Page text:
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Community Remedy


What is Community Remedy?

As of the 20th October 2014, Community Remedy, introduced by the new Anti-social behaviour, Crime and Policing Act 2014, will allow victims of anti-social behaviour or low level crime to choose (with guidance from an officer) a suitable resolution for offenders to carry out as an alternative to going through the criminal justice system.

Community Remedy, similar to areas of restorative justice, is intended to allow victims of low-level crime and anti-social behaviour a voice in the out-of-court punishment for perpetrators.

The aim of community remedy is to make community justice transparent to the public and involve victims in the process to provide fair punishments by publishing a community remedy document.  


What is the Community Remedy Document?

The community remedy document allows options within the existing process for delivering community resolutions and will be used by police officers to invite a victim to choose an appropriate action for the perpetrator to take from this list of actions.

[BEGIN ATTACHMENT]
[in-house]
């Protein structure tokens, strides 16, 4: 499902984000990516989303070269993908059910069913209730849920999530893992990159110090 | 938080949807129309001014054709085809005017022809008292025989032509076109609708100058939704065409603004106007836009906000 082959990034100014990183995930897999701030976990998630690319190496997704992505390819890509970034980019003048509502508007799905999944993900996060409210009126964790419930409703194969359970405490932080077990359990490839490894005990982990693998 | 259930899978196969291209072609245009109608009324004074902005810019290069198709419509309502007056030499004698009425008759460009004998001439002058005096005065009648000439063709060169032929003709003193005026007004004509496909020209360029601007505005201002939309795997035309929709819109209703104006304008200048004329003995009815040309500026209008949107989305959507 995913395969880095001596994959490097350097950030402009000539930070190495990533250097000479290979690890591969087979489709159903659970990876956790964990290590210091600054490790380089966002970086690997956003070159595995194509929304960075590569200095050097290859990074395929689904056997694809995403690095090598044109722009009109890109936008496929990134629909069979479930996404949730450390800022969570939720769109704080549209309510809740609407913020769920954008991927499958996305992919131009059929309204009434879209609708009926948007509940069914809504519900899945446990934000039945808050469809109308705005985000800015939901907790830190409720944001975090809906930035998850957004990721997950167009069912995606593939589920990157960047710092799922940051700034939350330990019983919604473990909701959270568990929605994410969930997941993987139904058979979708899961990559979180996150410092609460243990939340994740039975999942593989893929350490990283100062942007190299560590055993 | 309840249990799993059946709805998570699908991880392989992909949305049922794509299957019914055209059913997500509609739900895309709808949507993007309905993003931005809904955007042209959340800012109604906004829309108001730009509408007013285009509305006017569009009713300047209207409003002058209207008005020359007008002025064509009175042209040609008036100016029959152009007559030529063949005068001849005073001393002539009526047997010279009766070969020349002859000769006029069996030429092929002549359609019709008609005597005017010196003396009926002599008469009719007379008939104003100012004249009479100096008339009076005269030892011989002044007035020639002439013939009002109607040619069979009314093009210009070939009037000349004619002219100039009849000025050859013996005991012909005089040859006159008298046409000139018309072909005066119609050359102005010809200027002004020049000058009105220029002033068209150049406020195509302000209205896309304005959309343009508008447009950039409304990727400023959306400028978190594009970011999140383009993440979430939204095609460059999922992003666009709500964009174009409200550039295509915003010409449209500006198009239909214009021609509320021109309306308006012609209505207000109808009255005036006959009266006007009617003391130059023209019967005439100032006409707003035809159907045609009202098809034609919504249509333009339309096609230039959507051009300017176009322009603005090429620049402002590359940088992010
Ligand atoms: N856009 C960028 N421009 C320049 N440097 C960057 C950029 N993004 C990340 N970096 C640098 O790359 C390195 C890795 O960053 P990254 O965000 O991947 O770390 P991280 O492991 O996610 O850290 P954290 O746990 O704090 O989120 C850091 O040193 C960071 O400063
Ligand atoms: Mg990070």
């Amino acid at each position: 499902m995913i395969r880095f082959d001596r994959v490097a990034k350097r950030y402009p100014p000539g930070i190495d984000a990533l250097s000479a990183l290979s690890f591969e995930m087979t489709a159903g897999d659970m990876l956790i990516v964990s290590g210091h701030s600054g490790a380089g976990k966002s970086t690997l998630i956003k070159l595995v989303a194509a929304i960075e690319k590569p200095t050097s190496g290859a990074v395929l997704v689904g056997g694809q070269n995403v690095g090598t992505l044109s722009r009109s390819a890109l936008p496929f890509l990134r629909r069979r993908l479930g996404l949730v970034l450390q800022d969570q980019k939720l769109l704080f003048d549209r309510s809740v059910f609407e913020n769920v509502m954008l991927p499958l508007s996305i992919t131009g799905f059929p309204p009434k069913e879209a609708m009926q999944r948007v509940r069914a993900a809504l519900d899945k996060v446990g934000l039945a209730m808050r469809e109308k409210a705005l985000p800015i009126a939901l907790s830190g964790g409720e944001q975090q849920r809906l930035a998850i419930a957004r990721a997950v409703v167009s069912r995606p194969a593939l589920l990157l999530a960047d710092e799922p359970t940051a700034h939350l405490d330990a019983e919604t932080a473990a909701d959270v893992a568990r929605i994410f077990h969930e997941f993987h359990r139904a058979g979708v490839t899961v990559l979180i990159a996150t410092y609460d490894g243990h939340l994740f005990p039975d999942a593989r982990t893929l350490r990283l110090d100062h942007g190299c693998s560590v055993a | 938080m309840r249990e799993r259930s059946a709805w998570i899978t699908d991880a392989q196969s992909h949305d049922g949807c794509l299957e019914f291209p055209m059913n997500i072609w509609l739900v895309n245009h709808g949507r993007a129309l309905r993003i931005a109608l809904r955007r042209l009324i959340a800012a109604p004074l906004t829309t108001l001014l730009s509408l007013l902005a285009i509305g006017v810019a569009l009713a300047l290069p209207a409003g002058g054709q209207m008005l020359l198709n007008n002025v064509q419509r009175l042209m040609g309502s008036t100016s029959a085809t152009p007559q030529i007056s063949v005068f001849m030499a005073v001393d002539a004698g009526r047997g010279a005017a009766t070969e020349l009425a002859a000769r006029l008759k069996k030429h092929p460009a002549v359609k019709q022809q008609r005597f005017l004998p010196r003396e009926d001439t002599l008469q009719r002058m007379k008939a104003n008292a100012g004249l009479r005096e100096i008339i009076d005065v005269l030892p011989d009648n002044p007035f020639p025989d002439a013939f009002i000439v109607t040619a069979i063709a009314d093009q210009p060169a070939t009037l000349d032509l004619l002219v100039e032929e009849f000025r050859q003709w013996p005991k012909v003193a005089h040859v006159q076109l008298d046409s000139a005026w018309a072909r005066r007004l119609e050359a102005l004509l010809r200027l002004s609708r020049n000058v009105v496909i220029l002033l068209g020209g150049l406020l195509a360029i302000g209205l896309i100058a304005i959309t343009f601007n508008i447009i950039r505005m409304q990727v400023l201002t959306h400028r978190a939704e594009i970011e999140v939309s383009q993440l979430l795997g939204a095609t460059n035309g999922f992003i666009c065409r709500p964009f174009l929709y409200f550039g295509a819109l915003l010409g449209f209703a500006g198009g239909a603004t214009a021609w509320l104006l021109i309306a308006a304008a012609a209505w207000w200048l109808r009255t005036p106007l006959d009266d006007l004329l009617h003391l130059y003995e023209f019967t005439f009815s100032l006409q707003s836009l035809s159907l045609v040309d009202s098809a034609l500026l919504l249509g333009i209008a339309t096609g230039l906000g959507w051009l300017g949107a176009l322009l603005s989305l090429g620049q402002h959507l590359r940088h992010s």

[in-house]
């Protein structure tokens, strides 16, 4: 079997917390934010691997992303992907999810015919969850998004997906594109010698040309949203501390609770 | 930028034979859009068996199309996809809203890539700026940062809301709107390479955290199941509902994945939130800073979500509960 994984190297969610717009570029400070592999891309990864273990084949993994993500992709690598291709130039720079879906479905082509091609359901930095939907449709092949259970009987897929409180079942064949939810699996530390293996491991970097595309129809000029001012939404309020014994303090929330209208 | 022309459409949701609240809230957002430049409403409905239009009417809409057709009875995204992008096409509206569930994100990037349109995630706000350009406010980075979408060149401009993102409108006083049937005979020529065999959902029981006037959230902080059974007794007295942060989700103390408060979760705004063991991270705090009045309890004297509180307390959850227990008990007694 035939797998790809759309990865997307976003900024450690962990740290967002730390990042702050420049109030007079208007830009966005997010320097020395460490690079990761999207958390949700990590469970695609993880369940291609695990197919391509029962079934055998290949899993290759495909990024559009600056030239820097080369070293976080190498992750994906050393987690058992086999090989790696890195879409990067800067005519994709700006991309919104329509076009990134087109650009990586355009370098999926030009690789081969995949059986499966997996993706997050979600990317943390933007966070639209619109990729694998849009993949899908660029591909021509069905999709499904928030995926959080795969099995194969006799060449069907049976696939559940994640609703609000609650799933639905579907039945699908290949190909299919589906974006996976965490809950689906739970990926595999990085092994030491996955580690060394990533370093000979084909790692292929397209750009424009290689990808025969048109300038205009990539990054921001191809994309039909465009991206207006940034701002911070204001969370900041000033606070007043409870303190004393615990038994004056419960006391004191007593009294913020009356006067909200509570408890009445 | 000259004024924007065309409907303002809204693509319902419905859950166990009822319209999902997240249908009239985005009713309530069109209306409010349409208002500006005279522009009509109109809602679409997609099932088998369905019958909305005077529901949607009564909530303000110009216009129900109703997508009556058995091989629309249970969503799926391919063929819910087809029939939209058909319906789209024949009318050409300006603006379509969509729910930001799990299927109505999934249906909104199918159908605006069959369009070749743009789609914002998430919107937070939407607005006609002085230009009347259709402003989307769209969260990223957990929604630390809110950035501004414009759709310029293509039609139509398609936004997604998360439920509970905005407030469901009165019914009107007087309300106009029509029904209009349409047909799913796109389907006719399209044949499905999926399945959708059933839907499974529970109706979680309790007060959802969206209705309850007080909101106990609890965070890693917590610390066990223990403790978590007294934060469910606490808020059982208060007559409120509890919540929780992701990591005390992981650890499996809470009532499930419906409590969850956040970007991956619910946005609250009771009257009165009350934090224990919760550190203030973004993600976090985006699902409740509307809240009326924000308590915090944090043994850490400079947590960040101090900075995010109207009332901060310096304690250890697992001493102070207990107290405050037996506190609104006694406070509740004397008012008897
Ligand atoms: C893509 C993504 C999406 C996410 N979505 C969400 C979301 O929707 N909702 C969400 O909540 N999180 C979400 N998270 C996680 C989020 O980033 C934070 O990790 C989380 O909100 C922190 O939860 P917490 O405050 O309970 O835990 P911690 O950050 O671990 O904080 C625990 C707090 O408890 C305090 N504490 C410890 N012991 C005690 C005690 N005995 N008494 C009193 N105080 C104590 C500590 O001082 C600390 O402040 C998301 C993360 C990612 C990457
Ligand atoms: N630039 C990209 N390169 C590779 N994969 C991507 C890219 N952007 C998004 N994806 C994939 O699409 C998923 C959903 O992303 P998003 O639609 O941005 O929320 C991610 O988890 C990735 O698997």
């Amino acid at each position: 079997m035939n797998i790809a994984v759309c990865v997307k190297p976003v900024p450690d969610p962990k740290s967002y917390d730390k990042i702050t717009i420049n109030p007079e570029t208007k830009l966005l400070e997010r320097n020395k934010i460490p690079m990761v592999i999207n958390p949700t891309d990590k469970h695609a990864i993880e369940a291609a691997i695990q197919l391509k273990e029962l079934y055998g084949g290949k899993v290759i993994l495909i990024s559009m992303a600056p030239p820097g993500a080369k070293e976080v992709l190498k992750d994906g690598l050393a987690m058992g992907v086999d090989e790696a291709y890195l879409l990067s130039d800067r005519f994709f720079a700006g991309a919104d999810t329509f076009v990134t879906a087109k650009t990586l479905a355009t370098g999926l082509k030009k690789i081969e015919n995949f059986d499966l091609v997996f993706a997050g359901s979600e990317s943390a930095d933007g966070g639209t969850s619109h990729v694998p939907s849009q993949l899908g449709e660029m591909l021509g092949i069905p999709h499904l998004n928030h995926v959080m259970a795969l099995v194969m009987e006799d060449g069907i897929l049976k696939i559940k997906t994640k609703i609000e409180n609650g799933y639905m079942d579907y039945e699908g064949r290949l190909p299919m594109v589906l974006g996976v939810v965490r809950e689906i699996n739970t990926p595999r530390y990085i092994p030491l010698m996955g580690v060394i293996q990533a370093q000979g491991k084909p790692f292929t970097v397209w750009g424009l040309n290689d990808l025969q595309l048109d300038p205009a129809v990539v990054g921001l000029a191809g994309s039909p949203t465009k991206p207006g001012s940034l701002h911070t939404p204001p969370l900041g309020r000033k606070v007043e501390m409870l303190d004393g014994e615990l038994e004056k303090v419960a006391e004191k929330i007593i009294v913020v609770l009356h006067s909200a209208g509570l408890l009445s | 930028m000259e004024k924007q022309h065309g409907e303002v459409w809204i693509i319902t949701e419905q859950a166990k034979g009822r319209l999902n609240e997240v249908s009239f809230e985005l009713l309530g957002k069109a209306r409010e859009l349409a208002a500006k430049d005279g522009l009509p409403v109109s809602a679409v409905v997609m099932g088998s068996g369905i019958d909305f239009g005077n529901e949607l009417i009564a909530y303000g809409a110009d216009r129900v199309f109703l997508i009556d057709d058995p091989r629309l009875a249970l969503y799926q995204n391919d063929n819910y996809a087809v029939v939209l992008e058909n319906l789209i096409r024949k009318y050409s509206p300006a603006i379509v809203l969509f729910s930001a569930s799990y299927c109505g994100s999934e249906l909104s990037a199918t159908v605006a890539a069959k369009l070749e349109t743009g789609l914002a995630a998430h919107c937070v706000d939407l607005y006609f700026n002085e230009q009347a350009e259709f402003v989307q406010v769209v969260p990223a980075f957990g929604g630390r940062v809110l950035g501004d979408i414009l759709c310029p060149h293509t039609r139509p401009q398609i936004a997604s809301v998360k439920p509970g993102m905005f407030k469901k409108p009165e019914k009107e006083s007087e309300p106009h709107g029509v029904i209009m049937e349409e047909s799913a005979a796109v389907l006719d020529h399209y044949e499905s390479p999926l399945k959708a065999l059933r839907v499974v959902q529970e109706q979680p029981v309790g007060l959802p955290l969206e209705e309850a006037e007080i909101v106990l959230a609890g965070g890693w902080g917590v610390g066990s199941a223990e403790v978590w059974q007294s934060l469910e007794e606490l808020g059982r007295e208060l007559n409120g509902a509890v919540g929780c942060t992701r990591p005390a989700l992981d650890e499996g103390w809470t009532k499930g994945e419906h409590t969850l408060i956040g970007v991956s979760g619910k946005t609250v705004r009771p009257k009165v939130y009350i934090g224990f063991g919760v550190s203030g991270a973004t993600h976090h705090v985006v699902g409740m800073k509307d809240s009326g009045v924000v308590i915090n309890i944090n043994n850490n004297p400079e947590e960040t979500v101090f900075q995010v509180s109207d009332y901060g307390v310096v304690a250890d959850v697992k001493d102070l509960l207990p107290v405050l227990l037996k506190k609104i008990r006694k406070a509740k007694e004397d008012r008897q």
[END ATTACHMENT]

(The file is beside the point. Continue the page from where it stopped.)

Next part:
A public consultation led by the police and crime commissioner was open over summer (2014) which helped inform the final list of actions which vary for each police force. A copy of this consultation survey is available. 

The actions listed on the community remedy document were agreed in the SGB on 20th October 2014 between the Police and Crime Commissioner, Alan Charles and the Chief Constable, Mick Creedon. The decision can be found in the meeting report papers.

The final (agreed) version of the community remedy document for Derbyshire is available.

The community remedy document will be reviewed every 12 months to ensure the list of outcomes is still appropriate for offenders and being used efficiently.


Requirements for the use of the Community Remedy

The requirements that have to be met before using community remedy are: 

  • Mainly to be used for first time offending 
  • Evidence that a person has engaged in anti-social behaviour 
  • Admittance of guilt from the person engaged with the behaviour, and agree to participate and capable of understanding the situation and process 
  • Evidence is suitable for taking proceedings for a civil injunction but considered that a community resolution would be more appropriate.


Benefits to Community Remedy  

  • Community remedy allows victims a voice in the outcome of offenders
  • Allows a simple process for first time offending
  • Provides a local influence in outcomes which is likely to increase public confidence. 


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